Let’s start with the biggest hitter.

adapt nutrition pre train review


Caffeine is the star of Pre Train v2.

The hefty 350mg contained here will have you charging up the treadmills of your local gym like Rocky Balboa scaling Russian mountain peaks, and that’s great!

Caffeine is among the most well-researched subtances of all time, too, so we KNOW it can improve various performance aspects including energy output, mental focus, alertness, and total calorie burn. (1, 2, 3, 4)

There’s even new research which suggests it can increase strength, but those studies used a very high dose (400mg). Pre Train v2 falls slightly below this level, but not by much. The problem with this reseach is that 400mg is too much for most people to handle anyway, but if you CAN then you can achieve a full 400mg dose in the phenomenal AML Pre Workout. (5, 6, 7)

Of course, caffeine also comes with a few downsides.

Most notabe is the fact that we adapt to it over time; so a 350mg dose may “blow your head off” right now, but it won’t work forever. (8)

Looking forward to future Pre Train ‘sequels’, it’ll be interesting to see if Adapt Nutrition begin including theacrine (aka TeaCrine). This potential long-term successor to caffeine appears to provide many of the same training benefits WITHOUT adaptation, but more research is needed before it can truly take the crown. (9, 10, 11)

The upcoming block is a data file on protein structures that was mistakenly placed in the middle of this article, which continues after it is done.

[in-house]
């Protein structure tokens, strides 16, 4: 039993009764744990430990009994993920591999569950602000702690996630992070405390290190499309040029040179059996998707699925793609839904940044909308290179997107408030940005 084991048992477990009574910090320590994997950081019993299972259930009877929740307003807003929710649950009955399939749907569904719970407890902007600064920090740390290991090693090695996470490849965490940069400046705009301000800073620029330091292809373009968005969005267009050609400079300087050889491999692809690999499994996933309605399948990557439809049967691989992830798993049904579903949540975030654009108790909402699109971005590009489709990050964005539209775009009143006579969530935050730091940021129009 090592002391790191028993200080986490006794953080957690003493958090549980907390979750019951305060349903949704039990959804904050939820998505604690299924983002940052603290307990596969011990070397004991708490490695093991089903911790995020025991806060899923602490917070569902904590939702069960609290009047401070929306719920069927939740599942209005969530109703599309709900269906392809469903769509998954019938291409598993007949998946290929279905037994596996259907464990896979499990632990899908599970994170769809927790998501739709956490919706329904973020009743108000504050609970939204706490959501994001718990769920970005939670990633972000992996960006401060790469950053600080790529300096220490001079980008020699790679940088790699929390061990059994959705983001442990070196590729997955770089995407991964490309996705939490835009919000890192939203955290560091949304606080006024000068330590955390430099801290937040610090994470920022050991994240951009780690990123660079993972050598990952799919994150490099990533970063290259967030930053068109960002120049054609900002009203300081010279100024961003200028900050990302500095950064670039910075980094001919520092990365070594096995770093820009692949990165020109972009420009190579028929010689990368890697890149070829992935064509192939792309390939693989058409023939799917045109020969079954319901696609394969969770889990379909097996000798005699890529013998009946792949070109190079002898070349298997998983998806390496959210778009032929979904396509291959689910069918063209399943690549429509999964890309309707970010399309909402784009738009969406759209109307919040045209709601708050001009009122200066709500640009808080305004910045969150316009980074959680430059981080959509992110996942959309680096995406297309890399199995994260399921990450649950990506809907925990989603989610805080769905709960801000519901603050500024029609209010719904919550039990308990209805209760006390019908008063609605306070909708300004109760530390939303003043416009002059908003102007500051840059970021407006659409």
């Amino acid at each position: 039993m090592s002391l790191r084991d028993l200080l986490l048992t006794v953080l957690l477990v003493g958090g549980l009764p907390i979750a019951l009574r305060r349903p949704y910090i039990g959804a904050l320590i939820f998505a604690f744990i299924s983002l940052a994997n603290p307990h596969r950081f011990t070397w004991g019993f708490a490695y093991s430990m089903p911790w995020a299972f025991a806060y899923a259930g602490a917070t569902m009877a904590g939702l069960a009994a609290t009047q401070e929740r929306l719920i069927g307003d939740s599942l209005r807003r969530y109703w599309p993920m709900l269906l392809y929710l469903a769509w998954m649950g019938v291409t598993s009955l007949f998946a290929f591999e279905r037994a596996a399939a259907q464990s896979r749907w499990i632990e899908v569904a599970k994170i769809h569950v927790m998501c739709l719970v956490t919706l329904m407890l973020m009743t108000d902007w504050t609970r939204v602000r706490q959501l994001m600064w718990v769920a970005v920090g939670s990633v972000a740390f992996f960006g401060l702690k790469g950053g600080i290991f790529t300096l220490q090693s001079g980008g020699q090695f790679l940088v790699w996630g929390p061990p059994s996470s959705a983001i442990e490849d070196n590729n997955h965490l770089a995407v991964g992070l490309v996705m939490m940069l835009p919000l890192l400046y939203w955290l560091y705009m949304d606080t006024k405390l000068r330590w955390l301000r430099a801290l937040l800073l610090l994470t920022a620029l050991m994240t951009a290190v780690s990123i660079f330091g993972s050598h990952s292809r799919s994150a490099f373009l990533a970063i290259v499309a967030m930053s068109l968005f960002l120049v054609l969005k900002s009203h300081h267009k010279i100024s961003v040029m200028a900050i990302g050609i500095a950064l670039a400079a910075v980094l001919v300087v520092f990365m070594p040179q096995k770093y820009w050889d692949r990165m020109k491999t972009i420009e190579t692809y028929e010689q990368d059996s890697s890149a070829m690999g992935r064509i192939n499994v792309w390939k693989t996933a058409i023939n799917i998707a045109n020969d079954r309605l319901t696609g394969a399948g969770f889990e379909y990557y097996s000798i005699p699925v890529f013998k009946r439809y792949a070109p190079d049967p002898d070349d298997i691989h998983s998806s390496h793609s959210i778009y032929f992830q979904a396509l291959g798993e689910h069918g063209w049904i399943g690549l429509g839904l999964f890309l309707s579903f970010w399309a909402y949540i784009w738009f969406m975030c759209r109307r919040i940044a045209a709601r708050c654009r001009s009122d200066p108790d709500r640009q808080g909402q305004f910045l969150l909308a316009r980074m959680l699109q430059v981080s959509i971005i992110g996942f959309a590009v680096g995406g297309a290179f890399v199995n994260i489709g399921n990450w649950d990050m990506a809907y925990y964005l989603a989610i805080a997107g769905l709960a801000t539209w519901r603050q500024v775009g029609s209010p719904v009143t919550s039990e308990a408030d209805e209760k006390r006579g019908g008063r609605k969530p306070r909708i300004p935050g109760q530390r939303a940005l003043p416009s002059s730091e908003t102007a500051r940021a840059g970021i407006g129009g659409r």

citrulline benefits


Citrulline is my favorite pre workout ingredient.

If you’re a regular reader of mine, you’ve heard me describe it as the powerhouse of a good pre workout. That’s because citrulline has been shown use our nitric oxide pathways to greatly improve training endurance, recovery speed between sets, and even the pump! (13, 14)

In the original Pre Train formula, Adapt Nutrition plumped for a 4.5g combination of arginine and citrulline malate. I’m pleased to say they’ve ditched that idea and gone with 100% citrulline this time around.

This is a great move.

Arginine was the nitric oxide booster or choice back in the 2000s but recent studies show that citrulline is a far superior option. You see, once inside the body citrulline actually becomes arginine, but it has a much higher absorption rate – meaning supplementing with citrulline is a better way of increasing your arginine levels than using arginine directly! (15, 16)

So why do they use l-citrulline instead of citrulline malate?

Like I said in the overview section, this isn’t necessarily a bad thing. I’m a big fan of CitMal because it brings with it a host of benefits to elevate weight training performance, but by stripping the malic acid compound and giving us pure l-citrulline we get a different set of plus points. New research indicates that l-citrulline is superior when training aerobically, which makes Pre Train v2 a solid choice if you are performing cardiovascular exercise or HIIT. This gives the product a unique niche to dominate. (27, 28)

A clinical dose of CitMal is 6 grams, but when we use pure l-citrulline this is reduced to 4 grams (because malic acid = 2g). Adapt Nutrition have ticked this box by giving us a mighty 4.5 grams in Pre Train v2.



The first time this ingredient was included in a pre workout was way back in 2005, when iSatori launched the now-legendary H-Blocker.

The itchy face, the tingly hands, I remember it well.